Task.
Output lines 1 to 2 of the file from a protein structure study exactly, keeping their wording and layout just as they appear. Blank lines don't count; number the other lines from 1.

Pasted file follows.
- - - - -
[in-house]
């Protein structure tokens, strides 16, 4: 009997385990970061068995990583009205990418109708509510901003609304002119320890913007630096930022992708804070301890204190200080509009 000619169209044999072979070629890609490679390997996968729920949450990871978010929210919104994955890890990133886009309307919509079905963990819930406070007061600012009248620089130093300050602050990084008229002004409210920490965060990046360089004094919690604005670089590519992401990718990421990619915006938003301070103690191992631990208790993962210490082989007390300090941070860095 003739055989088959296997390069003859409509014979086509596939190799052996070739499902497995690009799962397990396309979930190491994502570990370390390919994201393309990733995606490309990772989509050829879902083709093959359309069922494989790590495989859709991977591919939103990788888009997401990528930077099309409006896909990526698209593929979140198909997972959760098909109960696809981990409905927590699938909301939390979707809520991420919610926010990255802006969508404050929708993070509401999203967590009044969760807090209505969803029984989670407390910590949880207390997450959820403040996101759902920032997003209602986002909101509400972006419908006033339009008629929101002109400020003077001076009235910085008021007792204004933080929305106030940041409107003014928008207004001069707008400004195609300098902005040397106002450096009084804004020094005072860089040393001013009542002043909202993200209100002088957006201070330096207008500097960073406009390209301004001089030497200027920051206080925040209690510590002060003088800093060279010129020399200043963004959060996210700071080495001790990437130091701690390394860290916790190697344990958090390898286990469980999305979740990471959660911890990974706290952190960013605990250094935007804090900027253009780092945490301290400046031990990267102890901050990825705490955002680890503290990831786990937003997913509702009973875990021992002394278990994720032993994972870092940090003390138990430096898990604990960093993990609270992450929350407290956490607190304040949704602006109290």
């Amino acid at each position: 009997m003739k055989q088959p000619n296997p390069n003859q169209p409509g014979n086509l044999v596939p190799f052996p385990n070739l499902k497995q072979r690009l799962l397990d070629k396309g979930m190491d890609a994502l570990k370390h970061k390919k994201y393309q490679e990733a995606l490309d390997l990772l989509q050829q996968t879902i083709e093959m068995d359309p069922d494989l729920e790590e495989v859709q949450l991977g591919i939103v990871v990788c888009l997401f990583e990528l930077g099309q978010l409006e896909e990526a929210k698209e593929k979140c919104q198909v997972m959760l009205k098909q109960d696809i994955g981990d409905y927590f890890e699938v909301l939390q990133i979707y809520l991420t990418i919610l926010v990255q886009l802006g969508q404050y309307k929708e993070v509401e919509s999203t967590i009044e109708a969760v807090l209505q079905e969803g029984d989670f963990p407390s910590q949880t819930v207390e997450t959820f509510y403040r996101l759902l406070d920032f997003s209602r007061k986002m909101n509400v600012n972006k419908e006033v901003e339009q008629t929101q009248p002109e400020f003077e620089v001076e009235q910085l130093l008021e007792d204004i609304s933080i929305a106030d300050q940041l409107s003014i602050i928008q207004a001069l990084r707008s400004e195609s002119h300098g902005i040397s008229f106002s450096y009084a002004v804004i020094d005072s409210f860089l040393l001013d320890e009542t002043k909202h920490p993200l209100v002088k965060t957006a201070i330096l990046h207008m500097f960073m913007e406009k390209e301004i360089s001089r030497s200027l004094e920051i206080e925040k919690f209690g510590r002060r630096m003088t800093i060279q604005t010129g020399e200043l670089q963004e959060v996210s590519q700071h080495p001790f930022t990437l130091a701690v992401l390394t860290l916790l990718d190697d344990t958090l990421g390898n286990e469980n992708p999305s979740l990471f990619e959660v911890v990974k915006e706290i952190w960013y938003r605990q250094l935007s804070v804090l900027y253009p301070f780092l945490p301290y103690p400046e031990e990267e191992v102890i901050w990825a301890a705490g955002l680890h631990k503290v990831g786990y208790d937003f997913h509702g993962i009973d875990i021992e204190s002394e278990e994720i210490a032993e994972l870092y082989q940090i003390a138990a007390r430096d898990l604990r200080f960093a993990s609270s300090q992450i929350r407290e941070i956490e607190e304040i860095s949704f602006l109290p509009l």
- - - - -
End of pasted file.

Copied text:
[in-house]
């Protein structure tokens, strides 16, 4: 009997385990970061068995990583009205990418109708509510901003609304002119320890913007630096930022992708804070301890204190200080509009 000619169209044999072979070629890609490679390997996968729920949450990871978010929210919104994955890890990133886009309307919509079905963990819930406070007061600012009248620089130093300050602050990084008229002004409210920490965060990046360089004094919690604005670089590519992401990718990421990619915006938003301070103690191992631990208790993962210490082989007390300090941070860095 003739055989088959296997390069003859409509014979086509596939190799052996070739499902497995690009799962397990396309979930190491994502570990370390390919994201393309990733995606490309990772989509050829879902083709093959359309069922494989790590495989859709991977591919939103990788888009997401990528930077099309409006896909990526698209593929979140198909997972959760098909109960696809981990409905927590699938909301939390979707809520991420919610926010990255802006969508404050929708993070509401999203967590009044969760807090209505969803029984989670407390910590949880207390997450959820403040996101759902920032997003209602986002909101509400972006419908006033339009008629929101002109400020003077001076009235910085008021007792204004933080929305106030940041409107003014928008207004001069707008400004195609300098902005040397106002450096009084804004020094005072860089040393001013009542002043909202993200209100002088957006201070330096207008500097960073406009390209301004001089030497200027920051206080925040209690510590002060003088800093060279010129020399200043963004959060996210700071080495001790990437130091701690390394860290916790190697344990958090390898286990469980999305979740990471959660911890990974706290952190960013605990250094935007804090900027253009780092945490301290400046031990990267102890901050990825705490955002680890503290990831786990937003997913509702009973875990021992002394278990994720032993994972870092940090003390138990430096898990604990960093993990609270992450929350407290956490607190304040949704602006109290």